A view of Heidelberg Castle from Altstadt.

A view of Heidelberg Castle from Altstadt.

Another view of Heidelberg Castle from the gardens.

Another view of Heidelberg Castle from the gardens.

There are some lovely gardens surrounding the castle that provide good views. Having been in many castles, and given our short stay, we did not go inside.

A clock tower on the castle grounds.

A clock tower on the castle grounds.

Old Bridge (Alte Bruecke). This 18th century bridge provides a great view of the town, just walk underneath the Bridge Gate and onto the bridge for excellent photo opportunities.

A view of the Neckar River and the Old Bridge from the Castle Gardens.

A view of the Neckar River and the Old Bridge from the Castle Gardens.

The Bridge Gate.

The Bridge Gate.

Church of the Holy Spirit. In the Marktplatz (square) the church dominates the setting. Lots of great restaurants around the square. We ate a good traditional meal at a restaurant on the square, just across from this church.

The Church of the Holy Spirit sits in the middle of the Marktplatz surrounded by shops and restaurants.

The Church of the Holy Spirit sits in the middle of the Marktplatz surrounded by shops and restaurants.

Hauptstraße. This is the main shopping thoroughfare that connects Altstadt with the modern city. Lots of quaint shops selling trinkets, gelato, and German baked goods.

Tasty schneeballen (snowballs), a German pastry.

Tasty schneeballen (snowballs), a German pastry.

Looking west down the Hauptstraße.

Looking west down the Hauptstraße.

There are a number of other old historical buildings to see, including the Rathaus (Town Hall), stables, students prison, other old university buildings (most of the university is now on the other side of the river), and a Witch’s Tower.

Old Heidelberg's Rathaus is behind me.

Old Heidelberg’s Rathaus is behind me.

We love quaint European towns and Heidelberg is another great one to visit, even if just for a few hours.

Logistics. The train was about 50 euro ($65 at the time) per ticket. You have to transfer trains once (in the nearby city of Mannheim). The whole trip takes about 75 minutes each way, depending on the connection time in Mannheim. Go to the train information and ticket office located below the arrivals terminal at the Frankfurt airport. They can provide you with an itinerary, timing and your tickets. Don’t get off the train in Heidelberg until you arrive at the main (Hauptbahnhof) station.

The historic center is a long walk or a short bus ride east of the train station. We took the bus (#3) to the Old Town from the train station and then walked back (which took about 25 minutes). We did the whole round trip from Frankfurt airport, including dinner, in about 5 hours.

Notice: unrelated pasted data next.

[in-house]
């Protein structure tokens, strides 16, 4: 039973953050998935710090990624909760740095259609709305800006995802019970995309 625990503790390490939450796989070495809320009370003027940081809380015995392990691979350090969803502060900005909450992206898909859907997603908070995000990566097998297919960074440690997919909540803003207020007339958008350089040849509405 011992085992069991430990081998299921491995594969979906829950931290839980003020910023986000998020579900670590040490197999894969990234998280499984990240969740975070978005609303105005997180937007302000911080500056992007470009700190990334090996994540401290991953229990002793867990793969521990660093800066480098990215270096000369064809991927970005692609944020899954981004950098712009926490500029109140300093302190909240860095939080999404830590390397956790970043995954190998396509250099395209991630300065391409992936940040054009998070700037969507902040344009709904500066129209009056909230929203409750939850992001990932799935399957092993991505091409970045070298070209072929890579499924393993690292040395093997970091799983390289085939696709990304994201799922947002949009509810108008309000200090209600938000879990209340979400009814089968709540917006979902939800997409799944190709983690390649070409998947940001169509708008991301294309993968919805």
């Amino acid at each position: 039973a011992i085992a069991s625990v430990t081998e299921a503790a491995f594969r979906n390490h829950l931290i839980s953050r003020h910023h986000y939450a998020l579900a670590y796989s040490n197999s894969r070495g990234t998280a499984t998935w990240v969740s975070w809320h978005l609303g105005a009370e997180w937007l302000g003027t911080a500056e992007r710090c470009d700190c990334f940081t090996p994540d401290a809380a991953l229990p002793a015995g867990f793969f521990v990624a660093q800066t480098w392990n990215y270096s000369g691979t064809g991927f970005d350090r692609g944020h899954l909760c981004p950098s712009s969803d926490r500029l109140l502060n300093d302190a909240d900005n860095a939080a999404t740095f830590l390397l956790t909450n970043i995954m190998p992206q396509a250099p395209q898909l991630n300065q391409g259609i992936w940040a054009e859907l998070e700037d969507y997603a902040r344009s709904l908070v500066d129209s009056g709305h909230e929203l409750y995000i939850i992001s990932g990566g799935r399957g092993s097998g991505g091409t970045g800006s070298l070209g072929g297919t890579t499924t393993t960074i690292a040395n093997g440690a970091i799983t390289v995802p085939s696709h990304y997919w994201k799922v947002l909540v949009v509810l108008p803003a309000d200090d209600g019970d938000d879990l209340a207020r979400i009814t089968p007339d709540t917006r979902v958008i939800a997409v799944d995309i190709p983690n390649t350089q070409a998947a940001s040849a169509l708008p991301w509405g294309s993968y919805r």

Aachen, Germany – The Ancient Capital of the Holy Roman Empire

Aachen is near Belgium and the Netherlands on the western border of Germany.

On a recent business trip to Eindhoven, the Netherlands, I had an extra day and drove southeast to Aachen, Germany, about 105 km from Eindhoven.  Aachen is located in western Germany, near the border with the Netherlands and Belgium. It is an ancient city, dating back to Roman times (1stcentury AD) when it was known as a spa town for its warm mineral springs. As geographical boundaries have changed over the years, Aachen has been part of France and the former country of Prussia in addition to modern-day Germany.

Aachen town square with a fountain and statue of Charlemagne.

The great Charlemagne (known as “King of the Franks” and the Carolingian Empire) chose Aachen as the site for his palace because of the hot springs. He was a highly educated king who spoke several languages and was also a great military leader. He was crowned “Emperor of the Romans” in Rome by Pope Leo III on Christmas Day in 800 AD. Thus began the long history of what is known as the Holy Roman Empire which lasted in some fashion for 700 years. The Palace Chapel, which is now part of the Aachen Cathedral, was built in the early 790’s. The kings of the Holy Roman Empire were crowned here from 813 to 1531.

The unique Aachen Cathedral. The round middle structure is the Palace Chapel and immediately to the left is the Gothic medieval choir (14th and 15th centuries).

The Palace Chapel (also called the “Oktogon”) is where Holy Roman Empire kings were crowned for 700 years. Charlemagne’s throne is displayed on a upper floor.

The Choir of Aachen Cathedral, Charlemagne’s tomb is in the distance below the stained glass windows.

If your time in Aachen is limited, I suggest visiting the unique cathedral and the nearby historic Town Hall, which provide a good overview of the history of Aachen. The Town Hall was built in the mid 1300’s on the ruins of Charlemagne’s palace and contains the Coronation Hall and numerous other rooms. The Aachen town council still meets in the Council Hall of this building. The cathedral houses Charlemagne’s throne and tomb and also has a treasury with beautiful religious artifacts. The old town around these two impressive buildings is also enjoyable.

The medieval Town Hall in Aachen, Germany. This structure was built in the 1300’s on the grounds of Charlemagne’s Palace. There are remnants of his palace incorporated into this structure.

The Coronation Hall in the Town Hall. Completed in 1349, it was the largest secular hall in the Holy Roman Empire. Used for coronation banquets throughout the Middle Ages.

Given the importance of Aachen to the history of Europe, I find it surprising that Rick Steves barely mentions this town in his Germany & Austria guidebook.  It is well worth a stop for a few hours at least.

Sources: Tour pamphlets from Aachen, Funk & Wagnalls Encyclopedia 1986, Oxford Illustrated History of Medieval Europe 1986.